The Maneater

Missouri’s season ends in 67-54 loss in the first round of NCAA Tournament

A 22-point halftime deficit proved to be too much for the Tigers to overcome in Nashville.

An aerial view of the 2018 NCAA Tournament Nashville regional.

The rollercoaster that has been Missouri’s 2017-18 season came to an end late Friday night, as the Tigers fell to the Florida State Seminoles 67-54 in the first round of the NCAA Tournament at Bridgestone Arena in Nashville, Tennessee.

Graduate transfer Kassius Robertson finished with 19 points to lead the Tigers offensively in his final college game. Freshman phenom Michael Porter Jr., whom many believe was also playing his last game as a Missouri Tiger, played 28 minutes and finished with 16 points. He walked the handshake line after the game with tears in his eyes.

In many ways, the first half mirrored last Thursday’s loss to Georgia in the SEC Tournament. The Tigers started hot, getting a corner 3 from Robertson and another contested 3 from junior guard Jordan Geist. Once Porter Jr. came into the game, though, the team completely lost its flow on offense. The Tigers scored just 4 points over a 6:46 stretch, and the Seminoles jumped out to a 10-point lead.

Freshman big man Jeremiah Tilmon said the team’s poor performance on offense in the first half was facilitated by sluggish defense.

“We’re not an offensive team,” Tilmon said. “We play defense first to score and we weren’t doing that at all.”

Things went from bad to worse in the first half for the Tigers. They shot 5 of 23, good for 22 percent from the field, and 7 of 13 from the free throw line. They turned the ball over 10 times. Freshman Jontay Porter, arguably the team’s best player over the last four weeks, had three fouls and no points on 0 of 3 shooting and an 0-for-2 mark from the free-throw line. His brother, Michael, airballed twice. On defense, the Tigers had allowed 12 fast break points and watched as the Seminoles shot 53 percent from the field and 5-for-8 from 3.

Tilmon, who played through foul trouble through much of the first half, said that Missouri’s slow starts grew to be inexplicable.

“I don’t know why we kept doing it, we just started out slow and it took us being down to come out there and try and cut people’s head off on offense and defense,” Tilmon said.

By the end of the first half, the Tigers trailed 42-20 and every Tiger was hanging his head. With just seven scholarship players available due to senior Jordan Barnett’s suspension for a DWI arrest early last Saturday morning, it looked like a sure thing that Missouri would get run out of Bridgestone Arena.

In the locker room at halftime, Martin wrote one word on the team’s whiteboard: fight. Porter said the team took its coach’s message to heart.

“I think resiliency would be the keyword if you had to explain this team,” Porter said. “On a smaller scale, just games like this when you’re down 20 and not letting it trickle up and up … We were super resilient, and I think that starts with coach Martin and trickles down to us.”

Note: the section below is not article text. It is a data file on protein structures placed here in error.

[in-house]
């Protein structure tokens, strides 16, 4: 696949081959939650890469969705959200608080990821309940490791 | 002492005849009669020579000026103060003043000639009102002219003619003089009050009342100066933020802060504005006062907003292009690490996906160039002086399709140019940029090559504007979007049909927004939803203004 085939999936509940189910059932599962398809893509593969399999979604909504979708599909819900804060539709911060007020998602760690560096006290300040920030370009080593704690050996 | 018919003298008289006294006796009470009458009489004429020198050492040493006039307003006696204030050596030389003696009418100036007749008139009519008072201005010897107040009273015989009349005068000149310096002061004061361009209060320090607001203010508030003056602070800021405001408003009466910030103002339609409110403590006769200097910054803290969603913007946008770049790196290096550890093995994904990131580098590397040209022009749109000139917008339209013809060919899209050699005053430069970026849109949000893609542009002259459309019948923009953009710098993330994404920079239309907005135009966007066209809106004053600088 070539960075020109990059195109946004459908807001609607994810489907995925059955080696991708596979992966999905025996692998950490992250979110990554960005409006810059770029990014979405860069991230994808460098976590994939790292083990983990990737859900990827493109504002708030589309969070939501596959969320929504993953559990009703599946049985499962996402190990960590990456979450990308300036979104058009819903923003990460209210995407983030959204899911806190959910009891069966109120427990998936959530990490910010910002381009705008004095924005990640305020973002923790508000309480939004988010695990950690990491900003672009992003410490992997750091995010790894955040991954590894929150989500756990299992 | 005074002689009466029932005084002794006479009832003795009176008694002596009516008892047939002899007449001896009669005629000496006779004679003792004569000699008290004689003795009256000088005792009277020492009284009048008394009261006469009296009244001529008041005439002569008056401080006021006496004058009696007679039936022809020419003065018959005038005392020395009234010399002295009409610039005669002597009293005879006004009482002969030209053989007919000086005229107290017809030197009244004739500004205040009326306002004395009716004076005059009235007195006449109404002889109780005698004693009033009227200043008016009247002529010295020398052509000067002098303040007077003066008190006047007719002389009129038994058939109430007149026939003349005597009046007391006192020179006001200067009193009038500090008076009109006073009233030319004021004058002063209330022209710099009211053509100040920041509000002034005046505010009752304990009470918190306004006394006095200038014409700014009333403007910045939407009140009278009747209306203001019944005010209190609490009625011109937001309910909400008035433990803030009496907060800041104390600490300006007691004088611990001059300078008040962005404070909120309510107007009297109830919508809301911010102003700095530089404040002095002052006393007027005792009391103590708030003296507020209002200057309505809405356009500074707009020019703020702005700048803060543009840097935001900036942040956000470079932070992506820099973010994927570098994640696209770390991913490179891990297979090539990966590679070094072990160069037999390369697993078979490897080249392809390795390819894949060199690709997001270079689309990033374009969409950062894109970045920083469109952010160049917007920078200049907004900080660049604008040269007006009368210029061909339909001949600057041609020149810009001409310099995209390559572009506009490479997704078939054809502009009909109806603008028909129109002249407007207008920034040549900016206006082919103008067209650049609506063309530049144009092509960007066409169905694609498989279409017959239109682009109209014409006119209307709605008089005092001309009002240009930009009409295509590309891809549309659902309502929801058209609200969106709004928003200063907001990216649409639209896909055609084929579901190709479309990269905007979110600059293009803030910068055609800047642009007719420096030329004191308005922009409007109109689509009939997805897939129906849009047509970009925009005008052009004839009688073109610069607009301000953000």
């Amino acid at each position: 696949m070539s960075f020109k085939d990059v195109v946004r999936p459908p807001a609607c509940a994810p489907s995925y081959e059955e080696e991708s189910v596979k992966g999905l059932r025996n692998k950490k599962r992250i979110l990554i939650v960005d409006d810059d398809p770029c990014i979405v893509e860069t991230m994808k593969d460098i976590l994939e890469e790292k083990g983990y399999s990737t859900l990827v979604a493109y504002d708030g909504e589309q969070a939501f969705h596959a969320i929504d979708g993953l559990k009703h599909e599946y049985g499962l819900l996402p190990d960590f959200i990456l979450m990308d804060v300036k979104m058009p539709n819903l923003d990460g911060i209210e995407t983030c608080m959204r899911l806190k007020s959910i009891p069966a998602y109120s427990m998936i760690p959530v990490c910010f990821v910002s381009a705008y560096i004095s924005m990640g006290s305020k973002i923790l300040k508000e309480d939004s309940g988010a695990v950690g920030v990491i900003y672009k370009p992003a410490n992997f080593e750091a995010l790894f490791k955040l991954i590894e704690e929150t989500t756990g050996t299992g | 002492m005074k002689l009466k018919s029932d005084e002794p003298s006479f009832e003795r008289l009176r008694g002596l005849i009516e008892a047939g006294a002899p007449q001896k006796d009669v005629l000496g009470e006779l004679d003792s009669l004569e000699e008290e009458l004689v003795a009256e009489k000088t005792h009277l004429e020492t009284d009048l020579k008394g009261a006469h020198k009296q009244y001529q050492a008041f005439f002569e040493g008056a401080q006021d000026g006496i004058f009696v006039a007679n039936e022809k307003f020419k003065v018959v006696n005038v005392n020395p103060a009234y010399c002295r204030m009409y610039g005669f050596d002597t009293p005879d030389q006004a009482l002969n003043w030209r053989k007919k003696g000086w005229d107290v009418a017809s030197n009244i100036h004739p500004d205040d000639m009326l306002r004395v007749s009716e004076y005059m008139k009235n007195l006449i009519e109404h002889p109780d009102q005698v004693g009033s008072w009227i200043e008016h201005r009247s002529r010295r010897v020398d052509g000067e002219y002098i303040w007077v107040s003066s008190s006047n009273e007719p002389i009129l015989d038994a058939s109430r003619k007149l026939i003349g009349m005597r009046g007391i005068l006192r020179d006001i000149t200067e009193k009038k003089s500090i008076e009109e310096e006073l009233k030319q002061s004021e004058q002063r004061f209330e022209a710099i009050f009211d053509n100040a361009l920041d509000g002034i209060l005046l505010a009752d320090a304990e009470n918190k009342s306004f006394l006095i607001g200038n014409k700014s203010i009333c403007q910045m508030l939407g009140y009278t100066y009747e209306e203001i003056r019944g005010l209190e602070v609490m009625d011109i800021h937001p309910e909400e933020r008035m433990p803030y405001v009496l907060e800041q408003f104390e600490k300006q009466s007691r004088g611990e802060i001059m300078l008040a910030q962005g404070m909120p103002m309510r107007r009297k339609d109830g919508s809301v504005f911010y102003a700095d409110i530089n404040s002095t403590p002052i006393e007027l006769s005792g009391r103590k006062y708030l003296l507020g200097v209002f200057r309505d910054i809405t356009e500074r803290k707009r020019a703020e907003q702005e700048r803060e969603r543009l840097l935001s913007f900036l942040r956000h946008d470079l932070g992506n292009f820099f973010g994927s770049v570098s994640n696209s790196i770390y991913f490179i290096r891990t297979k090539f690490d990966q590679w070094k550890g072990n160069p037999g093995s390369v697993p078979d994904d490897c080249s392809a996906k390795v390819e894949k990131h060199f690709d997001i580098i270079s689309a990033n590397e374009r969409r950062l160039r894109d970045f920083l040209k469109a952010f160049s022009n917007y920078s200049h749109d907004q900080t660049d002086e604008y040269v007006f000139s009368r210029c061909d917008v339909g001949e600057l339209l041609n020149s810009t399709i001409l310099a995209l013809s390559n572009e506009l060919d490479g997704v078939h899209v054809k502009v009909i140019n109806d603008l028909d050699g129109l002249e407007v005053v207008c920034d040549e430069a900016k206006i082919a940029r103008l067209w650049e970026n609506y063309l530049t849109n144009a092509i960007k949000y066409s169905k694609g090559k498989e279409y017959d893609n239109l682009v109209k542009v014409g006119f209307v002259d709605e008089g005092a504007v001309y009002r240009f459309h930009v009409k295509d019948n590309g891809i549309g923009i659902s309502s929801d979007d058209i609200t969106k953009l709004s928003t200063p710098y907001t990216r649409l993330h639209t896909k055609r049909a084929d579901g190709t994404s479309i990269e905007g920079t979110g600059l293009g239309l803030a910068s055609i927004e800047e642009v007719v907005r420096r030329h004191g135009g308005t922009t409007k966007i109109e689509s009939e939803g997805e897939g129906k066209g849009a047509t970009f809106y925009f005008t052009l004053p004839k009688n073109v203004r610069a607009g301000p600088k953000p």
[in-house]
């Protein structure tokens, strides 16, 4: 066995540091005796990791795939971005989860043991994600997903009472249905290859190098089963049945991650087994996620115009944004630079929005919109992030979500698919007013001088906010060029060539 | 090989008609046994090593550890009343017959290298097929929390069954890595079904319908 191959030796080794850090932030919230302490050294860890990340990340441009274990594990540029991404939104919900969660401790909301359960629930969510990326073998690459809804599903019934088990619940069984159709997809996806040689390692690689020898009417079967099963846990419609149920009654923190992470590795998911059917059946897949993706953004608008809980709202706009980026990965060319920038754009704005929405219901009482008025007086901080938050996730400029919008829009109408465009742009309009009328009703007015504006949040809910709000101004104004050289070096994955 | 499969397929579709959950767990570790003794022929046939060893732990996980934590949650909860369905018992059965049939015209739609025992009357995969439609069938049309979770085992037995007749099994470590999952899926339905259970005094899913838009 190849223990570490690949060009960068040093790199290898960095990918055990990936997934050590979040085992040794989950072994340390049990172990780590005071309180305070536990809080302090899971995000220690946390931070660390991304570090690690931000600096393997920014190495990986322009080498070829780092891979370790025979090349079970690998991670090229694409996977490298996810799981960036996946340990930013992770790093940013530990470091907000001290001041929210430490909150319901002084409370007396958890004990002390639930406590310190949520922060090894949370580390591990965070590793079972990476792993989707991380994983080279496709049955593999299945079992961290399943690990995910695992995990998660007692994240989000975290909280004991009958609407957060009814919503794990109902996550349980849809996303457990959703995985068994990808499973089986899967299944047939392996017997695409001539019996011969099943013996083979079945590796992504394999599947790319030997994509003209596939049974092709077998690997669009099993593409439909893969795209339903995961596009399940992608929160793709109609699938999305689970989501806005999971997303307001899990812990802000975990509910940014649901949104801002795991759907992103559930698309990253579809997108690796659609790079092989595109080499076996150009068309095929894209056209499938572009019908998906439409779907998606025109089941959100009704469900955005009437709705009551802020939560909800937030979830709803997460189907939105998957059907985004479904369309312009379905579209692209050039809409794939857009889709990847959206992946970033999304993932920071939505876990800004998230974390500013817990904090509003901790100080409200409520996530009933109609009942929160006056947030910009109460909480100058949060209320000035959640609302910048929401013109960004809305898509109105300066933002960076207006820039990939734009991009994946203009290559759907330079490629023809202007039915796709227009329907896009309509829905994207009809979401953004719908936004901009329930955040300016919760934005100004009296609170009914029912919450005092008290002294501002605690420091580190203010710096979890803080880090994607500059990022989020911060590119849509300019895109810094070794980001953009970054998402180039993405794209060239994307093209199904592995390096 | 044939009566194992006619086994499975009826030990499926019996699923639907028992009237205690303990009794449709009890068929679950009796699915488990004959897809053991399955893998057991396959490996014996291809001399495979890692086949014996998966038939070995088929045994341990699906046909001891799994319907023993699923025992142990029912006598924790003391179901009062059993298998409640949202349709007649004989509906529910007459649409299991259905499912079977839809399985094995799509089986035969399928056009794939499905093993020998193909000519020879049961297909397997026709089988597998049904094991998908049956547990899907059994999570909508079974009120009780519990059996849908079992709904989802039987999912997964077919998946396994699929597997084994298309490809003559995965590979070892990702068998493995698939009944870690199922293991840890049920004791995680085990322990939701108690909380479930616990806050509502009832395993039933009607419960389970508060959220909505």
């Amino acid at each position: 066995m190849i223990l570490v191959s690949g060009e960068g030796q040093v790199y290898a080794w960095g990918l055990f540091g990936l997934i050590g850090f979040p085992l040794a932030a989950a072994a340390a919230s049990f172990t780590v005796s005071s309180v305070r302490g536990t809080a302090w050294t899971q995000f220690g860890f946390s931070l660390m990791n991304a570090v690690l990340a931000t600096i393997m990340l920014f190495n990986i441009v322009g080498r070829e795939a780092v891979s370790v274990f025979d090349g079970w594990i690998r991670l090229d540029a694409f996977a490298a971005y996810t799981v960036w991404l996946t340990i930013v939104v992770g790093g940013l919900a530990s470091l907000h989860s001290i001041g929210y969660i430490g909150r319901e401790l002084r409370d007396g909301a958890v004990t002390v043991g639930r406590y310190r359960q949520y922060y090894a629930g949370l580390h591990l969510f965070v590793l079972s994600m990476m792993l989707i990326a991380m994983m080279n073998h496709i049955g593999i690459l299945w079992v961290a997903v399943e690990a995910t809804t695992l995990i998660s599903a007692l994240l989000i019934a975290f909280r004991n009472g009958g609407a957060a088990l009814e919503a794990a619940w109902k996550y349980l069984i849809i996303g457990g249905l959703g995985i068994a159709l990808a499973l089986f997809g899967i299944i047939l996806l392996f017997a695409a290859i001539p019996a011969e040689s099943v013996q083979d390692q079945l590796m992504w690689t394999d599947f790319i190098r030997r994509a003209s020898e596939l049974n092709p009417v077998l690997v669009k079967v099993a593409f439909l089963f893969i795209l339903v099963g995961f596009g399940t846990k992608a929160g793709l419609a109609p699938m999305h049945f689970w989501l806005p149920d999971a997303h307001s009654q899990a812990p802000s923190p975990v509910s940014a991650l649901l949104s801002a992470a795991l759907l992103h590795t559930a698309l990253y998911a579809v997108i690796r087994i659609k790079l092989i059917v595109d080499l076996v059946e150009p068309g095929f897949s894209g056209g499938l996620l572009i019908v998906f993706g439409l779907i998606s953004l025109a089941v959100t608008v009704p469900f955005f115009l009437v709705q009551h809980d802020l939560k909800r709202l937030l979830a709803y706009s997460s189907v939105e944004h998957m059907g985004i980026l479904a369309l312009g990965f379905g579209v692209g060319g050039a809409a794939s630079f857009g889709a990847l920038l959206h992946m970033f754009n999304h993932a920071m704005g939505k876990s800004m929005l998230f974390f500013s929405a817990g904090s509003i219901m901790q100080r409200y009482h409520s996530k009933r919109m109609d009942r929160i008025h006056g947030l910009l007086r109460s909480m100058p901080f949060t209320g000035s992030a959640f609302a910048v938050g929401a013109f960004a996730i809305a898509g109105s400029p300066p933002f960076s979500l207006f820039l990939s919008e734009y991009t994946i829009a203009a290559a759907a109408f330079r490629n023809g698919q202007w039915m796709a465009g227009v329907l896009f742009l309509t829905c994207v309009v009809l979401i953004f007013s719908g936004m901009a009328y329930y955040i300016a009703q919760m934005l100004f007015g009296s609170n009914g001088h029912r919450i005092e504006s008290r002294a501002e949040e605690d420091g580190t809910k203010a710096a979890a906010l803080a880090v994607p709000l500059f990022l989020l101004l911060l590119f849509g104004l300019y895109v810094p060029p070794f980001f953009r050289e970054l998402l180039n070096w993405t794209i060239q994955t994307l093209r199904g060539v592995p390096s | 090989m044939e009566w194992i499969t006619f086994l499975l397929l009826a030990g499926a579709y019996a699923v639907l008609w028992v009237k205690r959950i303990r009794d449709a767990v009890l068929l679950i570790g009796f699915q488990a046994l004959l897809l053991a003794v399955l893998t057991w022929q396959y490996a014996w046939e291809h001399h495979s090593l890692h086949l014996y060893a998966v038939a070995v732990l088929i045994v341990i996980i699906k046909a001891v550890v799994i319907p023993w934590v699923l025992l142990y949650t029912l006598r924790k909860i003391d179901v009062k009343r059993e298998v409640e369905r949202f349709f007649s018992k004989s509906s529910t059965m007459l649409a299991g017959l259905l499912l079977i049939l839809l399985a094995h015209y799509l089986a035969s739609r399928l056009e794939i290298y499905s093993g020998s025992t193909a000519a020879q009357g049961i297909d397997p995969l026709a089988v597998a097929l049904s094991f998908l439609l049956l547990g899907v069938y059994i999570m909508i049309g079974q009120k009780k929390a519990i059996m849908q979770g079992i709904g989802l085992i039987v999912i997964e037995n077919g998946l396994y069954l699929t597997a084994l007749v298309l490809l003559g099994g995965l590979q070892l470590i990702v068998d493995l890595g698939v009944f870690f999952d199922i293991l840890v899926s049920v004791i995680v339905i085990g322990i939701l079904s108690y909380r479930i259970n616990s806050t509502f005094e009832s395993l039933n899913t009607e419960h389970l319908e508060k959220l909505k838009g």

Missouri was a different team in the second half. It started with Robertson, who came to life and hit four 3s in the first 10 minutes. Missouri’s improved effort on the defensive side became apparent as well, as the team became more aggressive in getting around the Seminoles off-ball screens, contested more shots and even forced two shot clock violations. After seeming dead in the water, the Tigers got the Seminoles’ lead down to six with 9:53 remaining.

Depth is everything in March, though, and it proved to be Missouri’s downfall. First, Porter picked up his fourth foul, pushing a screener on the defensive end and forcing him out of the game momentarily. Porter Jr. followed with a foul of his own on a 3-point shot that saved the Seminoles with the shot clock winding down.

A few costly Missouri turnovers later, the Seminoles had rattled off a 15-0 run, swelling their lead to 21. While Missouri was continued to battle, the writing was on the wall: The Tigers were done.

Tilmon said the team was simply exhausted at the end of its run to make the game competitive again.

“We all were out there just going our hardest, trying our best to get the score to where we wanted it to be,” Tilmon said. “By the time that happened, all of us were dead tired. When you’re tired, you can’t get the same production as you get normally.”

Despite the exhaustion, Martin said he was proud of the way his team responded.

“At the end of the game, I thought it was a better effort,” Martin said. “I think just the next step for our program is guys playing extremely hard all the time. That comes with more bodies and more guys at positions, so we’ll get there.”

The next step for Missouri is finding out whether the Porter brothers stay at school or go to the NBA. Martin said after the game that he fully supports whatever decision they make and would advise Porter Jr. to go to the NBA if he is indeed a top pick, where he’s been projected all year long despite playing in just three games.

Jontay, on the other hand, said he’s not sure about what his future holds.

“Spring break is coming up, so I’ll probably relax at the beach a little bit,” Porter said. “After that, I don’t know. I’ll probably sit down with my parents and see what my options are.”

Martin said overall he’s happy with strides his program made this season and hinted at greater things to come.

“One day we’ll be the last team standing,” he said.

Edited by Bennett Durando | bdurando@themaneater.com

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